Bride Sues Groom for Leaving Her at the Altar — To the Tune of $95K


What would you do if the love of your life up and left you days before your wedding? Well, you could sue his butt off.

Dominique Buttitta, a lawyer in Chicago, is taking her ice-footed former fiancĂ© to court for bailing on their big day just four days before the ceremony was supposed to go down. The jilted bride claims that by calling it quits, the groom “intentionally inflicted emotional distress” on her. She’s reportedly seeking more than $95,000 from her ex — money, she says, that she’d already spent on the wedding.

I think she may have a case, and not just because people sue for less than this every day. I’ve had neighbors sue other neighbors when their dog crapped on the lawn. Buttitta’s fiance crapped on her life. Not only is she now being portrayed as a bitter, spurned woman, she’s in the hole for a whole lot of zeros.

Planning a wedding is a big, long, intricate process. I know; I’m in the middle of planning mine. Pick up any issue of “The Knot” and they’ll tell you: planning a wedding takes about nine months to a year. And those are a packed nine to 12 months of making lists, touring venues, tasting cakes and spending thousands of dollars in nonrefundable deposits. There’s the dress, the rings, flowers — Buttitta says she spent over $12,500 on those — invitations, escort cards and a ton of other things that take up a whole lot of time and even more of your money. It’s ridiculous.

Now let’s get one thing straight. Is this guy allowed to break off the engagement? Absolutely. Acceptance of an engagement ring is not a binding contract to marry, because in America, we don’t allow contracts for selling people (see the 13th Amendment). Also, in retrospect, Buttitta ended up SUING HIM FOR $100 GRAND. I don’t think I would want to marry anyone who would sue me for anything, let alone 10 times my net worth. So yeah, bro, you have the right to change your mind. Granted.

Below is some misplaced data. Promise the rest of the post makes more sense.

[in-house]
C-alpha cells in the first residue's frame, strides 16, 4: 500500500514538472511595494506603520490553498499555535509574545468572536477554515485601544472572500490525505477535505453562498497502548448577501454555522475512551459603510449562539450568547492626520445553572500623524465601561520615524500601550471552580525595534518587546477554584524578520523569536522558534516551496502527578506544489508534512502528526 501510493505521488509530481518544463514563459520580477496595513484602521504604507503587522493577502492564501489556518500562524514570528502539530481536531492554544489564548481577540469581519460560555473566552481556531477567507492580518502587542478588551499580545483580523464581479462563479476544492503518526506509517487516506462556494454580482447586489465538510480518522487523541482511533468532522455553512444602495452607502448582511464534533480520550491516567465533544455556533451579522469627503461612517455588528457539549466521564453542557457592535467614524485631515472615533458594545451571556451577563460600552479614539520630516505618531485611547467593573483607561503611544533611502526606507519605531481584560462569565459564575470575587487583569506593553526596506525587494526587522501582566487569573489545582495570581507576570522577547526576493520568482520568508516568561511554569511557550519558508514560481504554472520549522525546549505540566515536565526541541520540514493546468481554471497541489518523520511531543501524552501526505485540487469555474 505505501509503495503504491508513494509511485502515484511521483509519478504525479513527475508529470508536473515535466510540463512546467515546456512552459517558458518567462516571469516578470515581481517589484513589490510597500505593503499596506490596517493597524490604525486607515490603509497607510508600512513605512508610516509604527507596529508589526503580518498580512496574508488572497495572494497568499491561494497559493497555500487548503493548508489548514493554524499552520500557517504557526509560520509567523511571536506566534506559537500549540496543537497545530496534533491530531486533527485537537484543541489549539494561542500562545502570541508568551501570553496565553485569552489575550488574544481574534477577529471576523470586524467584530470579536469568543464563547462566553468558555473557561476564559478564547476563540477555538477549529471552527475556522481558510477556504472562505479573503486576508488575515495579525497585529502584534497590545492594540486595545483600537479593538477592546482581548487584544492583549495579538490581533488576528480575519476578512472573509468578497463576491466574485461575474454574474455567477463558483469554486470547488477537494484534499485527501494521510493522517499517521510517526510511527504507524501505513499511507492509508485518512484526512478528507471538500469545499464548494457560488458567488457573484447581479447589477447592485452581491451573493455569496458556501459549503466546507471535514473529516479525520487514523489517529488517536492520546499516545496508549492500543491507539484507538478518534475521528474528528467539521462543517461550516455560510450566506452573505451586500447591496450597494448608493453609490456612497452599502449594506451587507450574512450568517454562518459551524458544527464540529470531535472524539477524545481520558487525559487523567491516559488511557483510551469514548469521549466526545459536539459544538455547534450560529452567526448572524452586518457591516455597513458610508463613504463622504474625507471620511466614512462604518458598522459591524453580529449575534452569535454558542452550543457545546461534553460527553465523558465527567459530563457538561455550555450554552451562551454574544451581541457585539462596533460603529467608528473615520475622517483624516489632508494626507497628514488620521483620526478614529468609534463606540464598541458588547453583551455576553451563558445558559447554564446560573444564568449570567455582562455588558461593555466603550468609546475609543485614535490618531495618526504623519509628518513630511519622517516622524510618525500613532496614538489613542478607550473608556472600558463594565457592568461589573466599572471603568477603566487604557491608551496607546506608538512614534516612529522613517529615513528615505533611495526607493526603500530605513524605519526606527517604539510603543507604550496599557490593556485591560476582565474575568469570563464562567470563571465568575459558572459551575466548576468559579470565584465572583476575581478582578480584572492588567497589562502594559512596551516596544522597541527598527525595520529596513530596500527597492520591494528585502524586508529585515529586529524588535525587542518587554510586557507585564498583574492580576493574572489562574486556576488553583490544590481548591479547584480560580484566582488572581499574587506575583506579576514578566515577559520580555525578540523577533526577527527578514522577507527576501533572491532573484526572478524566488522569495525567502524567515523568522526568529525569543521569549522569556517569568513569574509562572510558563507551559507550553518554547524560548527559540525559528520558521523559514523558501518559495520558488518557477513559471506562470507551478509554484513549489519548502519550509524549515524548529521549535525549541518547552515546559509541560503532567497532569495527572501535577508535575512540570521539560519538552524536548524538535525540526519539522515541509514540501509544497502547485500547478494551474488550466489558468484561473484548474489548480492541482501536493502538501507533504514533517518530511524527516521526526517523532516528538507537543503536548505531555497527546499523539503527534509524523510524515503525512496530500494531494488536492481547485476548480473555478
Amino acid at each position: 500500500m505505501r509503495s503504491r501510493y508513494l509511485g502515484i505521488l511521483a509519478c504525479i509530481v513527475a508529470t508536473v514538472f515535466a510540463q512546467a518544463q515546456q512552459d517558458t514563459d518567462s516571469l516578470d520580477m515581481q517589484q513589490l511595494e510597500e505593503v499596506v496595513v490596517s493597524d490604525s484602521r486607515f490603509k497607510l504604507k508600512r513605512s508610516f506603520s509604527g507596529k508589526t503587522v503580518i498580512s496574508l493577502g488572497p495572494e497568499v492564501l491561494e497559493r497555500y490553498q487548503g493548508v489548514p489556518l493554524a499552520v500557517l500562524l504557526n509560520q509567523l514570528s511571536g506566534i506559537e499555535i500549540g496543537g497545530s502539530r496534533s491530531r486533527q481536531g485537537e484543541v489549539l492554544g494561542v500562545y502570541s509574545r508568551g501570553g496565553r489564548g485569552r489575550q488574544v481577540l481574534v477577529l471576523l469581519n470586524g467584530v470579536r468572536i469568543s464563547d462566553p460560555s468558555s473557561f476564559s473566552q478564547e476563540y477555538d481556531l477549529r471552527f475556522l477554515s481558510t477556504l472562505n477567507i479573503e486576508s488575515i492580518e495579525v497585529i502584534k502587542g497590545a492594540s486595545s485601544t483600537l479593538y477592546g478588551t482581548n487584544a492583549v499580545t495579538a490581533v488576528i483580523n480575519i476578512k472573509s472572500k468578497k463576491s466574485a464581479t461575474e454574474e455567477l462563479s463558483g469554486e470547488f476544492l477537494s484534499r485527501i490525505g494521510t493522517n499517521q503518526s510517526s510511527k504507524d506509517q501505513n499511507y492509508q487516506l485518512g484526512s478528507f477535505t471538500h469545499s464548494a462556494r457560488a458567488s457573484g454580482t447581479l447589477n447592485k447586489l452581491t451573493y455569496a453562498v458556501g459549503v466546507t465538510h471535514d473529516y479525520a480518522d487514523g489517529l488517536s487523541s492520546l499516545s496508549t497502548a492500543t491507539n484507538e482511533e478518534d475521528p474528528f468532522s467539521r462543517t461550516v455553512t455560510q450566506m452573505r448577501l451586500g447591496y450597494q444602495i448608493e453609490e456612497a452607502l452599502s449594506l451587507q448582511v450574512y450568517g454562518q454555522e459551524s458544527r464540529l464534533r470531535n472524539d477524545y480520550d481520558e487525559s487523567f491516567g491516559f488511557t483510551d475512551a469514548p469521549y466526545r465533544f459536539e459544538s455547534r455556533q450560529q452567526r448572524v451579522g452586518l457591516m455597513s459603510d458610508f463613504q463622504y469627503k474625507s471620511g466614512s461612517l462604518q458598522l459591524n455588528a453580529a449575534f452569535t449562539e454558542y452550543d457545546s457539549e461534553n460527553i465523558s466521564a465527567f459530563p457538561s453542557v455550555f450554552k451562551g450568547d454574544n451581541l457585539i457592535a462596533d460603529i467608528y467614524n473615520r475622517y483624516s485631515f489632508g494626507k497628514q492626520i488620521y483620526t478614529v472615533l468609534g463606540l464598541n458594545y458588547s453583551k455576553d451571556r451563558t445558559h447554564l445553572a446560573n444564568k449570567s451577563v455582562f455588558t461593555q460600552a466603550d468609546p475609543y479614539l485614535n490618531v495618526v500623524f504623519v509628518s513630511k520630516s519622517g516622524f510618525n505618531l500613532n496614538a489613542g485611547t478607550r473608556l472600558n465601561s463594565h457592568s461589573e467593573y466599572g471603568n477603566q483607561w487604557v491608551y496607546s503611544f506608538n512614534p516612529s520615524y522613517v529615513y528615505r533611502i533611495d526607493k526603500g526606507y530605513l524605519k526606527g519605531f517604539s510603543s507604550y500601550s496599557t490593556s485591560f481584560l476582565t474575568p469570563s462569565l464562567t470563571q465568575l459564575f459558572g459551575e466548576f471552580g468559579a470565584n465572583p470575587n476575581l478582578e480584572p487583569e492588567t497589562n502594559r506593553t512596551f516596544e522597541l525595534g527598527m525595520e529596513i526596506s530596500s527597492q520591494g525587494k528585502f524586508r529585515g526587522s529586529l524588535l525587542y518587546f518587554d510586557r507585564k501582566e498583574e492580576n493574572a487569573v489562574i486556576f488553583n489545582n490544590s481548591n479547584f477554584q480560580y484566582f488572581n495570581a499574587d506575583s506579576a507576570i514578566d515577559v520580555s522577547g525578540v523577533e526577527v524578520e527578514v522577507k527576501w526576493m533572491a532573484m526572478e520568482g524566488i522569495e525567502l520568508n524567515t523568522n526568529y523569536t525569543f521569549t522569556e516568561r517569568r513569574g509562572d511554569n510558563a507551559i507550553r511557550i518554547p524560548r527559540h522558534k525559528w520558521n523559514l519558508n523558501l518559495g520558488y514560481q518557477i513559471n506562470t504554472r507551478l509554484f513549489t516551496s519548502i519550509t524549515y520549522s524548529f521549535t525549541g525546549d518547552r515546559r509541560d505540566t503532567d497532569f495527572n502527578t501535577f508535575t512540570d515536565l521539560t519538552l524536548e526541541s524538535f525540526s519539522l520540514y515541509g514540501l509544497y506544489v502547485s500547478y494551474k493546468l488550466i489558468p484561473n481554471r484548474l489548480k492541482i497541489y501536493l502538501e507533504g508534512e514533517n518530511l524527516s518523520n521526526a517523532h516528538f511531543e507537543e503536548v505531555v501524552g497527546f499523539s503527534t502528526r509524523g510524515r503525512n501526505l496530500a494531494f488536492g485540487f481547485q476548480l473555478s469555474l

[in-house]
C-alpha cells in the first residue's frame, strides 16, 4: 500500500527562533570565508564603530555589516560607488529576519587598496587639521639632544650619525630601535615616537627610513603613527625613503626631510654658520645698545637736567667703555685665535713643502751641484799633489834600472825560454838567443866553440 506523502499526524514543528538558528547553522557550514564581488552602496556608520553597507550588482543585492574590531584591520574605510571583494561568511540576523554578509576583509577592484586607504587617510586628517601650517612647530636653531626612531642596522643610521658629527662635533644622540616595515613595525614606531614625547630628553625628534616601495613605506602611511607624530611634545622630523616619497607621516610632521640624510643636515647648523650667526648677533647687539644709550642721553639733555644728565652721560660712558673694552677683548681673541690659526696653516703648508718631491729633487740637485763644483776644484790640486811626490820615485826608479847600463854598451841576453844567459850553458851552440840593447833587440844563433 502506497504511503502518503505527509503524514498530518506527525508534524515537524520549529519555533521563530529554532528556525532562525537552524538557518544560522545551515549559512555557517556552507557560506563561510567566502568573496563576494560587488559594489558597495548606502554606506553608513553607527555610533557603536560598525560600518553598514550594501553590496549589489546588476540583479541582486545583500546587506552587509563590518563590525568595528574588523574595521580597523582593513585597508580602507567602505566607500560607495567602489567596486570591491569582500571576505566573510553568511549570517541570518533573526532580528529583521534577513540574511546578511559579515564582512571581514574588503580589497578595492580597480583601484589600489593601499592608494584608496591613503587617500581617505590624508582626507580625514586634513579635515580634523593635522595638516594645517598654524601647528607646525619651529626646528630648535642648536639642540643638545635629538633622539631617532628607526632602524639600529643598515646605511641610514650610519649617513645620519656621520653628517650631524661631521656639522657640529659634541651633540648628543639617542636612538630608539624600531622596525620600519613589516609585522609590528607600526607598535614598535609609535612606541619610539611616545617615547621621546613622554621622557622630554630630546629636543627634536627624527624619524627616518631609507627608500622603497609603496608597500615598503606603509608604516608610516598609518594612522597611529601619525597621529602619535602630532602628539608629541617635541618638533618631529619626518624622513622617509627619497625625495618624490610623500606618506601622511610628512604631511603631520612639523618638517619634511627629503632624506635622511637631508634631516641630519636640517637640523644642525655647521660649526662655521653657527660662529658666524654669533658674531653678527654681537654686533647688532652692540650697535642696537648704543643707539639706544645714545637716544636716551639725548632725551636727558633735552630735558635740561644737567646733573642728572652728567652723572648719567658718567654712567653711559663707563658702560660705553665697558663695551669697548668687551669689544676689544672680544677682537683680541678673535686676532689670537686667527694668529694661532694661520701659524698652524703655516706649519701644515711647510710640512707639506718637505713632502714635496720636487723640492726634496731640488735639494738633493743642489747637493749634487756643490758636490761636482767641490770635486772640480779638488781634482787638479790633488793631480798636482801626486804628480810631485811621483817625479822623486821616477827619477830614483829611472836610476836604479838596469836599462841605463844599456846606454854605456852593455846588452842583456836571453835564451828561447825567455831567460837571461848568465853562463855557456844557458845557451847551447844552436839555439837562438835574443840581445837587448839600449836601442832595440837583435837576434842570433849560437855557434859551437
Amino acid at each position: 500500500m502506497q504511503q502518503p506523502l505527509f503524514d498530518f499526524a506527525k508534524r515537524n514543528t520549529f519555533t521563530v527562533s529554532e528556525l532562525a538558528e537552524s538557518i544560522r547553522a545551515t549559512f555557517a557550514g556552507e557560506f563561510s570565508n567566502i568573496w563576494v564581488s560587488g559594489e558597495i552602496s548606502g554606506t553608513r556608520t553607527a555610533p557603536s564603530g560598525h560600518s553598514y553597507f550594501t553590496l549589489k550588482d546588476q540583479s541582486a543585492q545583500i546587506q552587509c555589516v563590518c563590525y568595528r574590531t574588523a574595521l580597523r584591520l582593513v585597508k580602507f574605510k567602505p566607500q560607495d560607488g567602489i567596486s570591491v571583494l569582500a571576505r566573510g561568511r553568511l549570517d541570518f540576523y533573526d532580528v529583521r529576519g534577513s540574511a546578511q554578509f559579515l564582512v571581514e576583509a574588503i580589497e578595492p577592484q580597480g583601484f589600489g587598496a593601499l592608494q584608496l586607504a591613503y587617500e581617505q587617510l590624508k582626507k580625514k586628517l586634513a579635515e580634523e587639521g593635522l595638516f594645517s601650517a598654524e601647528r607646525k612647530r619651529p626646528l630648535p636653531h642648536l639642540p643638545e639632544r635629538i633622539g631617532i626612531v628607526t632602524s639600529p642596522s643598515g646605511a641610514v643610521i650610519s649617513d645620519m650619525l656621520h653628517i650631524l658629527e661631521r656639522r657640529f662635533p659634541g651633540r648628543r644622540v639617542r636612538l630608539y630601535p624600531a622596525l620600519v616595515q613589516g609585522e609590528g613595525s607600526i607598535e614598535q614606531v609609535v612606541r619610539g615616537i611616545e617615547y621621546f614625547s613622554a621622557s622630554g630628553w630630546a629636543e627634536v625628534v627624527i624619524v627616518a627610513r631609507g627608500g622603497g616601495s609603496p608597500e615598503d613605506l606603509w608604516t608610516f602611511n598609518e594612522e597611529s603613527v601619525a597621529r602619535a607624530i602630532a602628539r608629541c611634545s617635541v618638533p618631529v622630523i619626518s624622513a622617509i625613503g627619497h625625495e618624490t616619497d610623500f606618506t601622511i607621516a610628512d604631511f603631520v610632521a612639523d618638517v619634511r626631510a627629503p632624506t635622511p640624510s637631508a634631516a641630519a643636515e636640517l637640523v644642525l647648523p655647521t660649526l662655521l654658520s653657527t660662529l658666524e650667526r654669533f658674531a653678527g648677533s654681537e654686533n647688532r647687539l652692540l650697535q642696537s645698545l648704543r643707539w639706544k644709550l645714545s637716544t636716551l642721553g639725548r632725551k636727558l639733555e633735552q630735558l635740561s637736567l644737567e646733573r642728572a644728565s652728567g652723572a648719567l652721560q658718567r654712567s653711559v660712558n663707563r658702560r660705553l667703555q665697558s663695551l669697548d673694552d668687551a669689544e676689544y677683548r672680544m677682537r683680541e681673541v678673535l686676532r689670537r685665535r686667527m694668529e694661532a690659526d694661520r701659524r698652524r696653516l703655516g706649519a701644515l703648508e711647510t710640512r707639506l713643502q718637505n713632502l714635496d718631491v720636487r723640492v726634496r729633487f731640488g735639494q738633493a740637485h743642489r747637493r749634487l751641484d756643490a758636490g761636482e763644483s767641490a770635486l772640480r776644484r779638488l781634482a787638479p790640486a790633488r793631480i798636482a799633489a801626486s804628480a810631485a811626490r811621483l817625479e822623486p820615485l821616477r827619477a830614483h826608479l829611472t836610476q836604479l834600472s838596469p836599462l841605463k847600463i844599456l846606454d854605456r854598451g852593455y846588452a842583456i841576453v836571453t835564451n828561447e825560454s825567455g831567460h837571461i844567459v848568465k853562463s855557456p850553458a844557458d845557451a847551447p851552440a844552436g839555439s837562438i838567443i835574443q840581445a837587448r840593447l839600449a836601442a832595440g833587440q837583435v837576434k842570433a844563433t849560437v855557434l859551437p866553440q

But during all that planning, all the list-making, cake-tasting and tuxedo-renting, Buttitta’s fiance had plenty of time to put a hand up and say, “Hey, maybe this isn’t the best idea.” When he finally did, it was at the 11th hour. That’s after the dress is paid for in full, the venue is paid in full, the florist has received the shipments of flowers, the baker has molded the gum-paste flowers, the guests have booked their hotel rooms — the point at which the absolute most amount of money that could be spent was spent without hope of recovery. And that, in this recessed economy, is an even bigger humiliation than being abandoned by a guy with cold feet.

Just ask Bonni Fierstein, 36, a former bride whose groom-to-be called off their wedding with just four months to go. After the nuptials got nixed, Fierstein’s parents asked her ex to pony up for half of the canceled venue’s deposit, a total of about $7,000, that the family never saw again.

“He sent them a letter and said that he refused to,” Fierstein explains. “He said he loved us all, but I lived with him for a year and a half, and that was his payment for the wedding.”

For Fierstein, the missing cash was a bigger blow than the end of her six-year relationship.

“In time you get over it and as much as it hurts when it happens, in the end, it’s a better decision than marrying someone who isn’t in love with you,” she says. “To this day, the thing I feel the worst about is that I cost my parents as much money as I did.”

The point is, Buttitta’s fiance lied. He tricked her into believing that spending that money was not for nothing.

Just think about it. Had they pulled the trigger and walked down the aisle, their assets would have been combined, so it didn’t matter which of them fronted the costs. Just as their lives were to be joined, so were their debts. And unless the bride was baller like that and paid for everything in cash, there would have been residual costs that the couple, together, would’ve been paying off for some time. I say, he’s on the hook for his share. Go get ’em, girl.

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